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Preparing I-130 Petition for Spouse: Starting the Immigration Process as a Green Card Holder

Reuniting with a spouse in the United States can be a complex journey, but it all begins with the I-130 petition. For Green Card holders, understanding the I-130 process is essential for bringing their spouse to join them. This petition is the foundational step in establishing a legal relationship and starting the immigration process.

What is the I-130 Petition Process for Green Card Holders?

I-130 Petition Officially known as the Petition for Alien Relative, it allows Green Card holders to sponsor their spouse for immigration.

Submission Process:

  • Form I-130: Submit this form to the U.S. Citizenship and Immigration Services (USCIS).
  • Supporting Documentation: Include proof of lawful permanent resident status and evidence of the marital relationship.

USCIS Review:

  • Application Review: USCIS will review the application, which may include an interview to verify the authenticity of the relationship.
  • Approval and Priority Date: If approved, the petition is assigned a priority date, marking the spouse’s place in line for further processing.

What’s the Importance of the I-130 Petition in Starting the Immigration Process for a Spouse?

The I-130 petition is more than just paperwork—it’s the critical first step in reuniting families. By establishing the legal relationship between a Green Card holder and their spouse, this petition sets the stage for the spouse’s immigration journey. Without an approved I-130, the process cannot move forward, making it a vital component in achieving family reunification. For Green Card holders eager to bring their spouse to the U.S., mastering the I-130 petition process is the first move toward building a life together.

Requirements for I-130 Petition Filing

Filing an I-130 petition is the essential first step for U.S. citizens and Green Card holders looking to bring their spouse to the United States. This process requires careful attention to detail and the submission of various documents to establish the validity of the marital relationship and the petitioner’s immigration status.

  1. Completed Form I-130: The petitioner must fill out Form I-130, Petition for Alien Relative. This form includes detailed information about both the petitioner and the beneficiary (the spouse). Ensure all sections are completed accurately to avoid delays.
  2. Proof of Status:
  • For U.S. Citizens: Submit a copy of your U.S. passport, birth certificate, Certificate of Naturalization, or Certificate of Citizenship.
  • For Green Card Holders: Provide a copy of the front and back of your Permanent Resident Card (Green Card) or a copy of your foreign passport with a stamp showing temporary evidence of permanent residence.
  1. Evidence of Marital Relationship:
  • A copy of the civil marriage certificate.
  • Proof of termination of any previous marriages for both spouses, such as divorce decrees, death certificates, or annulment documents.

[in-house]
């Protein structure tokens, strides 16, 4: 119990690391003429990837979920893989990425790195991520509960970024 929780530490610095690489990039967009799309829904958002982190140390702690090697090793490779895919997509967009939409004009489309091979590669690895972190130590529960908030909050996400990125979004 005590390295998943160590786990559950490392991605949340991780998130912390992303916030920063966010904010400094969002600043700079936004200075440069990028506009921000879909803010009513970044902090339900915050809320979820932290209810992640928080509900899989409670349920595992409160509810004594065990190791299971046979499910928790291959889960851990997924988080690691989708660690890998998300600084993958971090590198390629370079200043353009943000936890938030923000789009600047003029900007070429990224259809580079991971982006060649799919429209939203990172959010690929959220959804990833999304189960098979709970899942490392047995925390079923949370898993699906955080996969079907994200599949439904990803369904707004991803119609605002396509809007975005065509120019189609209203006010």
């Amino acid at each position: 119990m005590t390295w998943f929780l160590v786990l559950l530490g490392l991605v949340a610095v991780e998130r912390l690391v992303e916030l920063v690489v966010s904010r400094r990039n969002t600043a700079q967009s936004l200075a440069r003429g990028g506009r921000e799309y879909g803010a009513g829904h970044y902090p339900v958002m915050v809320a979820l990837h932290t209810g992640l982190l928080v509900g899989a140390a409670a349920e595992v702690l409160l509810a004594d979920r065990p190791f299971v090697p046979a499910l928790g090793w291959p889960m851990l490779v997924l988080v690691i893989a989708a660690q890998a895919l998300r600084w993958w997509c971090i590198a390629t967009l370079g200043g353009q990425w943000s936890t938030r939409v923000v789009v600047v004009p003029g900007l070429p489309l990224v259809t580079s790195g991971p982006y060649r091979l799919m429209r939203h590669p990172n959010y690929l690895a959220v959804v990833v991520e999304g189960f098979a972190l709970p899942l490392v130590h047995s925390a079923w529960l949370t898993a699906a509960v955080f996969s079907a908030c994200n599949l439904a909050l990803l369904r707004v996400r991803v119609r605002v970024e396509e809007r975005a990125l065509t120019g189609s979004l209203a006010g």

• Passport-style photos of both the petitioner and the beneficiary.
  • Documentation of any legal name changes for either spouse, if applicable.
  1. Filing Fee: Ensure the appropriate filing fee is included. As of the latest update, the fee is $535, but you should check the current fee on the USCIS website or the Form I-130 instructions to confirm.
  2. Additional Documentation:
  • Proof of Bona Fide Marriage: Include evidence that the marriage is genuine, such as joint bank account statements, lease agreements, or affidavits from friends and family.
  • Form I-130A: If the beneficiary is a spouse, the petitioner must also submit Form I-130A, Supplemental Information for Spouse Beneficiary.

Requirements for Spouse Petitions

If the petition is for the petitioner’s spouse, the following additional documents must be submitted:

  • Two photographs of the beneficiary spouse 
  • Completed and signed Form I-130A, Supplemental Information for Spouse Beneficiary 

Requirements for Adopted Child Petitions

If the petition is for an adopted child, the following additional evidence must be provided:

  • Copy of the adoption decree showing the adoption occurred before the child’s 16th birthday (or 18th birthday if the sibling exception applies) 
  • Evidence of legal custody and joint residence with the adopted child for at least 2 years 
  • Evidence that the Hague Adoption Convention process does not apply if the child is from a Hague Convention country and the petitioner or spouse is a U.S. citizen 

Avoidance of Offenses Listed Under the Adam Walsh Act

The Adam Walsh Child Protection and Safety Act of 2006 includes provisions that can impact the eligibility of a petitioner to file an I-130 petition. Specifically, petitioners must not have been convicted of certain offenses against minors. These offenses include but are not limited to: